Workplace relationships add an element of complication to the environment even when relationships are between equals. When a supervisor has a relationship with an employee under his management, the dynamics can be toxic for the workplace. Laws exist to protect employees in such situations, including Title VII of the Civil Rights Act of 1964, which defines sexual harassment, and the difference between quid pro quo relationships and hostile environment harassment in the workplace.
Relationships between a supervisor and his or her employee can have a negative impact on the entire organization. Other employees who notice the relationship may claim a hostile work environment has been created by the ongoing relationship between a supervisor and his or her subordinate. In Miller vs. Department of Corrections (2005), the courts determined in the case of a prison warden who had sexual relationships with three of his subordinates that employers should be held responsible for a supervisor's actions in sexual harassment situations.
Sexual Harassment Guidelines
The guidelines for sexual harassment are outlined in Title VII of the Civil Rights Act of 1964, and the Equal Employment Opportunity Commission (EEOC) explains the definitions and instances of sexual harassment in detail. According to the EEOC, "Harassment can include 'sexual harassment' or unwelcome sexual advances, requests for sexual favors, and other verbal or physical harassment of a sexual nature." The EEOC also explains that the victim can be harassed by a co-worker, an outside vendor or visitor to the workplace, or the employee's supervisor. It is in this latter instance, where the relationships between supervisors and employees can become a problem in the workplace. The laws are in place to protect both the employee as well as the employer or organization. Since employers can be held responsible in states such as California for the actions of their supervisors, there are regulations and requirements for sexual harassment training for all managers in an organization with fifty or more employees.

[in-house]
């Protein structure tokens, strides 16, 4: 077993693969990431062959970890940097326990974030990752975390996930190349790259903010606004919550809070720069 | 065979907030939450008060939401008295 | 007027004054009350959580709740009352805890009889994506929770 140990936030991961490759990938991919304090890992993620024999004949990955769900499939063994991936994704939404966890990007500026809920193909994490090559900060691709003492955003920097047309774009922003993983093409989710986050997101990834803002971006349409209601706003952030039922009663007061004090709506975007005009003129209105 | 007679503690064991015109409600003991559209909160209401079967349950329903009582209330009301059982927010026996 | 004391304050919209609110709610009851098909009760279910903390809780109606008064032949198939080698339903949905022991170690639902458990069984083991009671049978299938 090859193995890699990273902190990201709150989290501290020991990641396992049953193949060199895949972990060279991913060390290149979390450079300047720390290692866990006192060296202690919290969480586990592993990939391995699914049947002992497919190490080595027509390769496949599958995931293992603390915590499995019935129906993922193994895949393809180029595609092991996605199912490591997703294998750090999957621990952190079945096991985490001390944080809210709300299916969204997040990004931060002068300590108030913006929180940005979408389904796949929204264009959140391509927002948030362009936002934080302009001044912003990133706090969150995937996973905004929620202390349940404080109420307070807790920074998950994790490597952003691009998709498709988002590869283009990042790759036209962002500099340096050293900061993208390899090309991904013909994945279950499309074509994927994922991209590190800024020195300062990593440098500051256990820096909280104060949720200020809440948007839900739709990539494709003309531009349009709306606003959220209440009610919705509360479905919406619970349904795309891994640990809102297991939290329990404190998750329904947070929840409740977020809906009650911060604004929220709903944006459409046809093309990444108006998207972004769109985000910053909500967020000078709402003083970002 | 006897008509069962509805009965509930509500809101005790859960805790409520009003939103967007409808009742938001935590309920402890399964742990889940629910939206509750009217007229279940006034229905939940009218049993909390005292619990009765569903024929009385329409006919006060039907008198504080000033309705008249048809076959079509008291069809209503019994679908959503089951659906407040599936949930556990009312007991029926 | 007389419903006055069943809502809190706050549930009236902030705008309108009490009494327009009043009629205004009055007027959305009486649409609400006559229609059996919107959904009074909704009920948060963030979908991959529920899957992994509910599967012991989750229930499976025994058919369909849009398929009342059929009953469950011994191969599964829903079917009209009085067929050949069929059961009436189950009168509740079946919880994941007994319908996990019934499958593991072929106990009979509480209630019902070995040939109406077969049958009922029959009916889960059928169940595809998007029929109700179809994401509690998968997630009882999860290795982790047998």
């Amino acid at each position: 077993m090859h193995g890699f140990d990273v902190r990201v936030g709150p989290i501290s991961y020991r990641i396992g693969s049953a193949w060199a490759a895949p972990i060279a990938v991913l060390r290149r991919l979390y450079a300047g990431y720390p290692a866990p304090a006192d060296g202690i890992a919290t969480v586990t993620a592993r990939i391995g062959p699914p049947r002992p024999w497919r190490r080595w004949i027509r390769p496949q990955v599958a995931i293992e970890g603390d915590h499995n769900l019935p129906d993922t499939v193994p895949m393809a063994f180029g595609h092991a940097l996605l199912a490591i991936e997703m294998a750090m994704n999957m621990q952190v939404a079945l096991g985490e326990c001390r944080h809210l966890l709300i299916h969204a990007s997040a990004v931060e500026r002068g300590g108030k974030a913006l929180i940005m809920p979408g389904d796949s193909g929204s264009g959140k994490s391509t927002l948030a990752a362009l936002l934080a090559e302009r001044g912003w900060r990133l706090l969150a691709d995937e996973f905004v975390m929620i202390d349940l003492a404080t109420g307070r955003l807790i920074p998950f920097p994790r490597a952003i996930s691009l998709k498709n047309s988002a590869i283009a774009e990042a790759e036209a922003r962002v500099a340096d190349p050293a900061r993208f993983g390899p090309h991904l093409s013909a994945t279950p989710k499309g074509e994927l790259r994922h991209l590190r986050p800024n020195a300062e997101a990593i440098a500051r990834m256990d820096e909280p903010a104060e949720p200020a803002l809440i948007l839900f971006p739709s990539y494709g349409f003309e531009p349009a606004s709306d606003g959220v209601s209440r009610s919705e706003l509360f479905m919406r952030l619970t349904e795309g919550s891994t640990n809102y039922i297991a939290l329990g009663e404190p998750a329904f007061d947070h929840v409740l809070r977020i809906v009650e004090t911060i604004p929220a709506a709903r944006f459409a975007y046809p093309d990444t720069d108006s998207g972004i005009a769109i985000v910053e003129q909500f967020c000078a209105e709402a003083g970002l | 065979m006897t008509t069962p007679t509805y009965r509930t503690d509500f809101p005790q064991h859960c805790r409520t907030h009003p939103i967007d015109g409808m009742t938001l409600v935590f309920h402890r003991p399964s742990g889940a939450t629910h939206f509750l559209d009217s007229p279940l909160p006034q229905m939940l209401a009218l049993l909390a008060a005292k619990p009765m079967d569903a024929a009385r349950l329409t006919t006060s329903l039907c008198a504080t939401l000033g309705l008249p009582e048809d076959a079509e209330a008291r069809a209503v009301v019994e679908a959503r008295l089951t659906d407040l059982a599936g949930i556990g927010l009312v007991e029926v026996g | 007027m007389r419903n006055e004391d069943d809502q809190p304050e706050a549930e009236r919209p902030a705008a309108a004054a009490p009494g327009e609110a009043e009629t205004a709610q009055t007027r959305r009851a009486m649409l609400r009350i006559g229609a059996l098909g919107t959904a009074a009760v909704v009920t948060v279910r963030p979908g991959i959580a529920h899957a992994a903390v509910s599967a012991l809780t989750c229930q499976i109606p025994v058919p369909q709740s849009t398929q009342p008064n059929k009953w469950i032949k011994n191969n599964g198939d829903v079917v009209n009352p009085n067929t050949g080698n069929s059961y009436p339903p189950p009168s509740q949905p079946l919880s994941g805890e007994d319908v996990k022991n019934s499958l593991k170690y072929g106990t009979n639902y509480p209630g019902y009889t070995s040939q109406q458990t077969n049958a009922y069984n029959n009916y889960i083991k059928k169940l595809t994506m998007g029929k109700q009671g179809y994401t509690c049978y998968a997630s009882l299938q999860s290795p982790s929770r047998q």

Laws About Relationships
Laws about relationships between supervisors and employees are those guidelines that fall under Title VII. There is not a specific federal regulation regarding supervisor/employee relationships, only the guidelines against sexual harassment. Most often, in intimate relationships between a supervisor and an employee, the quid pro quo sexual harassment could appear to be in place. The supervisor may ask for sexual favors in exchange for a promotion, a transfer that the employee has requested, extra time off that is not granted to other employees, or workplace perks such as a better parking spot. It is up to the company to train supervisors on the necessary methods of employee relations, treating all employees equally, and not showing favoritism to any employee.
Play It Safe
One thing that companies can do in order to protect the dynamics of the workplace and to foster a positive work environment is to adopt a company policy that prohibits dating between supervisors and employees. Also, requiring all managers to complete sexual harassment training as often as deemed necessary by the company's officers is a great tool. The relationship between a supervisor and an employee may not appear to be a problem at the time of the romance, or right after, but an employee can come back and claim sexual harassment even after the relationship has ended. This can create quite a predicament for the organization, so it is best if the workplace adopts a policy to protect not only the employees but also the corporation from lawsuits or legal action taken by disgruntled or romantically heartbroken employees following a romantic entanglement.
Jennifer Burton is a human resources professional based in California. She holds an M.A. in American studies from California State University, Fullerton.